Holding court for Arthurian musical legend

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BORN in Donegal and brought up in Scotland, Davey Arthur went on to become one of Ireland’s most successful and influential musicians.

Perhaps best known for his long collaboration with The Fureys, which produced the massive 1982 hit When You Were Sweet Sixteen, Arthur has become an icon of the Celtic folk scene.

And many believed it was long overdue when, in 1999, the tenor banjo virtuoso was inducted in Dublin into the Irish Music Hall of Fame, alongside such illustrious artists as U2, Sinead O’Connor, The Corrs, The Chieftains and Clannad.

Now Arthur is back on to the road with a brand new show and will make his Borders debut on Saturday when he performs at the Eastgate Theatre in Peebles.

He will be joined on stage by his youngest son Patrick on percussion and strings and the acclaimed guitarist Steve Layton to deliver a unique blend of traditional Celtic music and song.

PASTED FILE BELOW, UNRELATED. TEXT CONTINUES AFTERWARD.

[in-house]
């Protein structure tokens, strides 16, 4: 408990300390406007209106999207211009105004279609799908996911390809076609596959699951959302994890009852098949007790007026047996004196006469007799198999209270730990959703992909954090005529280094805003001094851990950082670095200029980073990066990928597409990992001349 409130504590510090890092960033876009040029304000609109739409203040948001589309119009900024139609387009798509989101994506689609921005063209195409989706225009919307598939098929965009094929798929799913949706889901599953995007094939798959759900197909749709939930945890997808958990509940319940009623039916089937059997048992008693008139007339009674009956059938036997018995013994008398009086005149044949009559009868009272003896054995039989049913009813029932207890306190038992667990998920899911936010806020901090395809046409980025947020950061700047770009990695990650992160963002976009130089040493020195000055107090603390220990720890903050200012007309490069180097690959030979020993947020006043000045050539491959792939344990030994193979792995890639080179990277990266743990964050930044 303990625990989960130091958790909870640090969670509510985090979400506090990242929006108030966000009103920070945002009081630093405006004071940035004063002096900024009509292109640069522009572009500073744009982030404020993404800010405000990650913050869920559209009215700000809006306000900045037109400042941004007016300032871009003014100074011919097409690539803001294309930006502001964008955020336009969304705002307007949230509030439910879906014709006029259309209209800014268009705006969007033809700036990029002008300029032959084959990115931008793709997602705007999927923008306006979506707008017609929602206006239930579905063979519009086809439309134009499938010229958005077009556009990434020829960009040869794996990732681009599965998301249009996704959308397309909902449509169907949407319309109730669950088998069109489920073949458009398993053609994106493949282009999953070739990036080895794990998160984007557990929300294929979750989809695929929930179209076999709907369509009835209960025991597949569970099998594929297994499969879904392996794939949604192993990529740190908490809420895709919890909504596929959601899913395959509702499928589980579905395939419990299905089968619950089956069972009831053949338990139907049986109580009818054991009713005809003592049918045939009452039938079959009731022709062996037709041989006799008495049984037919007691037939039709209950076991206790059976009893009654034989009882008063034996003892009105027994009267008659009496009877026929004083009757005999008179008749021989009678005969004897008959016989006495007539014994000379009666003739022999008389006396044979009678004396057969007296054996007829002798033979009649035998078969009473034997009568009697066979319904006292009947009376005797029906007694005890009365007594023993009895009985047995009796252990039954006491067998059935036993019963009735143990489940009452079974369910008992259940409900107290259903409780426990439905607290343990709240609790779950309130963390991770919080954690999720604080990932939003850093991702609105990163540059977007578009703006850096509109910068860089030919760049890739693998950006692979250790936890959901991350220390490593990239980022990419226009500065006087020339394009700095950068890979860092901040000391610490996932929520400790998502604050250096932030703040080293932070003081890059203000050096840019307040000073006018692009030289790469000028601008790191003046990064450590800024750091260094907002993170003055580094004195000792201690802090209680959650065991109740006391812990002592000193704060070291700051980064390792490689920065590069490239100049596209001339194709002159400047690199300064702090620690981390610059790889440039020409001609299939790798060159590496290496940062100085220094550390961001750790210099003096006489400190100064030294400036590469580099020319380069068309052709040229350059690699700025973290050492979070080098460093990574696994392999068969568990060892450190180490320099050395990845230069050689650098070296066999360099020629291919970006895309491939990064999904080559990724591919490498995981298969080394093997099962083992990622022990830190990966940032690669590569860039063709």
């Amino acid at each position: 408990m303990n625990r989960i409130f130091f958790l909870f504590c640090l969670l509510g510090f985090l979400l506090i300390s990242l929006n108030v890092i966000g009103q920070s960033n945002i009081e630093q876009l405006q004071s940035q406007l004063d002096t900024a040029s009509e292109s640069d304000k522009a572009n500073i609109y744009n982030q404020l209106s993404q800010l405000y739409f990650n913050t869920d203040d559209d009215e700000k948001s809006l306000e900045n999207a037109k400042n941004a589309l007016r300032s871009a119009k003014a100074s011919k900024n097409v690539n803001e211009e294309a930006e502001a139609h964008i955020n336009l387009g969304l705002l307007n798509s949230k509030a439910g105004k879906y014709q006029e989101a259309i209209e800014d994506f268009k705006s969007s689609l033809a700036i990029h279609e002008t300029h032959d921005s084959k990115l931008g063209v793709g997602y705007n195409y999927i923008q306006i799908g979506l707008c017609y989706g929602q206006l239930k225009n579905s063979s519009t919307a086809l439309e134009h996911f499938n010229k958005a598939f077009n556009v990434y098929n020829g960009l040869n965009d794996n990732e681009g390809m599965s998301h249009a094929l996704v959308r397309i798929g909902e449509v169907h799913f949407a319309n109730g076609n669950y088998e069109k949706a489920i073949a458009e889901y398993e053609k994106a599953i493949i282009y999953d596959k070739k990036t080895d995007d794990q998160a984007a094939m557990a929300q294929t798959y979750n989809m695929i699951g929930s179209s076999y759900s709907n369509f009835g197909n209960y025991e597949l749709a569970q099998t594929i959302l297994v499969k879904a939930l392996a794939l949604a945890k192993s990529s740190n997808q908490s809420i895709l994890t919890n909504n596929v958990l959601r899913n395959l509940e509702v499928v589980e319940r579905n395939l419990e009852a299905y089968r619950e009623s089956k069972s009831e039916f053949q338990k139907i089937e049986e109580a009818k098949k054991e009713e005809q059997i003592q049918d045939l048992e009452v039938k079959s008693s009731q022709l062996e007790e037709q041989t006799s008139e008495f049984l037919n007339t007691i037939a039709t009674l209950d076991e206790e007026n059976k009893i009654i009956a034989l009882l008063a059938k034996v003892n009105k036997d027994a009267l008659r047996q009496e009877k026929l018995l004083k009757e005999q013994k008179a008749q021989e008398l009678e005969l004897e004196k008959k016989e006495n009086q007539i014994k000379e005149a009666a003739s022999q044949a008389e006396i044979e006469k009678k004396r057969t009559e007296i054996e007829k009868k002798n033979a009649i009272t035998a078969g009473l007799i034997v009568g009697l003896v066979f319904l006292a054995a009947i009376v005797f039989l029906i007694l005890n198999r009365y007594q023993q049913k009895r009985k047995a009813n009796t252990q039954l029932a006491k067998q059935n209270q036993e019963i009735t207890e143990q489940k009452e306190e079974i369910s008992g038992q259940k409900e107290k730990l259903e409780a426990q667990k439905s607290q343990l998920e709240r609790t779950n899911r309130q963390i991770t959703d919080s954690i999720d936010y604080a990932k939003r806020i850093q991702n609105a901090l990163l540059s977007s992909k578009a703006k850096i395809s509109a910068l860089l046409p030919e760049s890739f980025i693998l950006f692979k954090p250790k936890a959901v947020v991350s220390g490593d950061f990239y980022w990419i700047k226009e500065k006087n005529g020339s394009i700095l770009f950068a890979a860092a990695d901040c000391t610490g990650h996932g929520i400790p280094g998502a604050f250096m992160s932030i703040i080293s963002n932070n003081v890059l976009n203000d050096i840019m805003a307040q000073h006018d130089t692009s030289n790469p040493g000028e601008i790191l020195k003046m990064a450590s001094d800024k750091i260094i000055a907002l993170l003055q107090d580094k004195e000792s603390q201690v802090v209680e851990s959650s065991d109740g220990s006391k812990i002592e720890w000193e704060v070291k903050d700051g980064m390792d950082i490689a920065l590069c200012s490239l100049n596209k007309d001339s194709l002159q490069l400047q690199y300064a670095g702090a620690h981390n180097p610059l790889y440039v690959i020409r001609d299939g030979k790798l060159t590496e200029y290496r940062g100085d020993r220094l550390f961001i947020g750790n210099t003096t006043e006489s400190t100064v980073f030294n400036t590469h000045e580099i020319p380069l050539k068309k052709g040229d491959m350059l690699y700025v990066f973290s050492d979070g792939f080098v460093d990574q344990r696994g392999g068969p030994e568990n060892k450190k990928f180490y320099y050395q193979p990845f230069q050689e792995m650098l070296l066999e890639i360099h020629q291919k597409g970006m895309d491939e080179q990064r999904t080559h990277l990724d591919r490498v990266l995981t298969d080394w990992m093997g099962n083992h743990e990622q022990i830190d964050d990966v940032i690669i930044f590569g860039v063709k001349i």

Since 1992 when Arthur left The Fureys to pursue a solo career, he has worked with many musicians he admires, many of who have recorded or covered more than 40 of his original compositions.

He has been recognised by his peers as one of Ireland’s brightest and most enduring musical exports and is acknowledged for the matchless skill with which he plays his chosen instruments, most especially the tenor banjo.

He’s guested on numerous television programmes, including The Late, Late Show, and has also been hailed as a brilliant raconteur, reflecting the rare gift for storytelling so evident in many of his compositions.

Saturday’s show begins at 7.30pm. Tickets, £13, from the box office on 01721 725777.